What evidence do economic evaluations in dental care provide? A scoping review

J. Eow B. Duane A. Solaiman U. Hussain N. Lemasney R. Ang N. O’Kelly-Lynch G. Girgis L. Collazo B. Johnston

What evidence do economic evaluations in dental care provide? A scoping review

Authors: J. Eow B. Duane A. Solaiman U. Hussain N. Lemasney R. Ang N. O’Kelly-Lynch G. Girgis L. Collazo B. Johnston
doi: 10.1922/CDH_4426Eow08

Abstract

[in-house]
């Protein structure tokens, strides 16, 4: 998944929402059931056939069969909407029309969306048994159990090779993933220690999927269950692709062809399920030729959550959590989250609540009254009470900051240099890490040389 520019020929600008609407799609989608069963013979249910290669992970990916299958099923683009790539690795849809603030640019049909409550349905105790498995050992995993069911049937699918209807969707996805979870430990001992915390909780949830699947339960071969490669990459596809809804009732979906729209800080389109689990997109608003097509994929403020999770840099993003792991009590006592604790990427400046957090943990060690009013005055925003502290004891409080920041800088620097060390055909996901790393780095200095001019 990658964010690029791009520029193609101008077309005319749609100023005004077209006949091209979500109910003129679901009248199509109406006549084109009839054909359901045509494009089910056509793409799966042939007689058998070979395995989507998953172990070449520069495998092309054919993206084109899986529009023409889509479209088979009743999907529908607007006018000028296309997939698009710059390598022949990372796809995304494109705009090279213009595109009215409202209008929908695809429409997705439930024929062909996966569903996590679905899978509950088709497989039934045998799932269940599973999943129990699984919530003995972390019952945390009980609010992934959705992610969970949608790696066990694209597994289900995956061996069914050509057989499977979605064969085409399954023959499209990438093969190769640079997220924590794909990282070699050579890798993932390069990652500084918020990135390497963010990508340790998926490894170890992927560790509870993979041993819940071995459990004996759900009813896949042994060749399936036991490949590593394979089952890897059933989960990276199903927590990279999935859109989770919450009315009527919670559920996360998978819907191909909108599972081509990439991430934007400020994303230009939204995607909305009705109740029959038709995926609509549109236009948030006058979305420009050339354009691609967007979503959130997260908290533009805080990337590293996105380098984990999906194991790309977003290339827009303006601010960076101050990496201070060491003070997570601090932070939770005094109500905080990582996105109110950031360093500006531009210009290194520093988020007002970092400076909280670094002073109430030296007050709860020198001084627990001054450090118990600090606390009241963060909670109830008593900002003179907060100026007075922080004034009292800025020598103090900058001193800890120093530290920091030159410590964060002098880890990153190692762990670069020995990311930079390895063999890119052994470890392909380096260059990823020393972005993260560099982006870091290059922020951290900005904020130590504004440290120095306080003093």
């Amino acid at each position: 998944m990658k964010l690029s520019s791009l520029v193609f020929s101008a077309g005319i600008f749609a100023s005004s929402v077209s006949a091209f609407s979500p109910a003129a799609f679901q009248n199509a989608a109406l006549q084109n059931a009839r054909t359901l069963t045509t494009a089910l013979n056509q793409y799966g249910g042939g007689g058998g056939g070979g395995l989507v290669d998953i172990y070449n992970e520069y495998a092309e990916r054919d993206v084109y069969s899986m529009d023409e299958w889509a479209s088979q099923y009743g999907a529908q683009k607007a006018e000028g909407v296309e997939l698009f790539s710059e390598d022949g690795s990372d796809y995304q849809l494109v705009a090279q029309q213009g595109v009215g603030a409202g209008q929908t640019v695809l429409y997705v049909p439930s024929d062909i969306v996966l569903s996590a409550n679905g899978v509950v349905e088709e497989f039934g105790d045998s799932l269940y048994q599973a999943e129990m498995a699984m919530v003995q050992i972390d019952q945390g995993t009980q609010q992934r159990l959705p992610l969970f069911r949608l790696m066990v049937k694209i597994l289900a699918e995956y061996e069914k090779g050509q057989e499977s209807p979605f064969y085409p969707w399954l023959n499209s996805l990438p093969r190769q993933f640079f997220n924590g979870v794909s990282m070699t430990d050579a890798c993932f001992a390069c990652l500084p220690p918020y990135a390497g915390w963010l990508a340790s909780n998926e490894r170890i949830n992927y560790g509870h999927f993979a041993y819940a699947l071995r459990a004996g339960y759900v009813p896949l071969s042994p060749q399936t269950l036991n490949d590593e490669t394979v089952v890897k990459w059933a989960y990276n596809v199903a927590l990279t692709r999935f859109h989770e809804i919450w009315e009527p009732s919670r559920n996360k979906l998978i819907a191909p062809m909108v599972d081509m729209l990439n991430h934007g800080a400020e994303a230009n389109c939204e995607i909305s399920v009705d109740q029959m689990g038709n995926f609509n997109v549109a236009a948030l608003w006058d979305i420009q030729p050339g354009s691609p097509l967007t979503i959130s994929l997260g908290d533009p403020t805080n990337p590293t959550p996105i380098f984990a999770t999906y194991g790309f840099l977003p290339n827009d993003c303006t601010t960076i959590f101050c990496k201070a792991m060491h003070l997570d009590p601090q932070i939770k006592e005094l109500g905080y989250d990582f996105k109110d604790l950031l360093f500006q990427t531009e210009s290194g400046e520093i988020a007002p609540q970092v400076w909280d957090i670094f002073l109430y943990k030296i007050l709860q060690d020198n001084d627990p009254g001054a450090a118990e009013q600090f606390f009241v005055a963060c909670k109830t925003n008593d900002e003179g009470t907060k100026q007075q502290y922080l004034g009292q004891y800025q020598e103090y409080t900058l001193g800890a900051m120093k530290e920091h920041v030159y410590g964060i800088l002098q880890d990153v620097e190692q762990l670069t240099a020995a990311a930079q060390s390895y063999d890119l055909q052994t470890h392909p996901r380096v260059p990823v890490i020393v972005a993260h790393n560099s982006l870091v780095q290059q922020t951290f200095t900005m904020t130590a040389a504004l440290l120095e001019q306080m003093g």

Objective: To collate the body of evidence in economic studies of different dental interventions. Methods: Eligible English studies after 1980 were sourced from MEDLINE using MeSH terms and reviewed independently by 4 teams. Studies were grouped according to the type of dental intervention and their quality appraised using Drummond’s Checklist. Results: The number of dental economic studies increased from 1980 to 2016. A total of 91 studies were identified following the search strategy. Most studies were conducted in the United States (n=23), followed by Germany (n=14), Australia (n=10) and the United Kingdom (n=9). Preventative dental interventions comprised 37% of included studies (n=34), followed by restorative (n=14), prosthodontic (n=13) and periodontal interventions (n=12). Cost effectiveness analyses (n=68) comprise 75% of full economic evaluation (EE) studies, followed by cost-utility (n=17) and cost-benefit (n=6). Quality assessment checklists identified 60 studies as good, 23 as moderate and 8 as poor. Common methodological limitations were identified in EE studies. Comparison of studies identified trends and common findings within each dental intervention. Conclusion: High quality economic studies are important in directing resources and funding by policy makers. Standardisation of reporting outcome measures will improve the potential for interpretation and comparison between studies. Research adhering to recommended quality assessment checklists will improve the overall quality of evidence to better identify cost-effective treatments for different dental interventions. Keywords: Dentistry, oral health, dental economics, economic evaluation, cost-effectiveness analysis, cost-utility analysis, cost-benefit analysis

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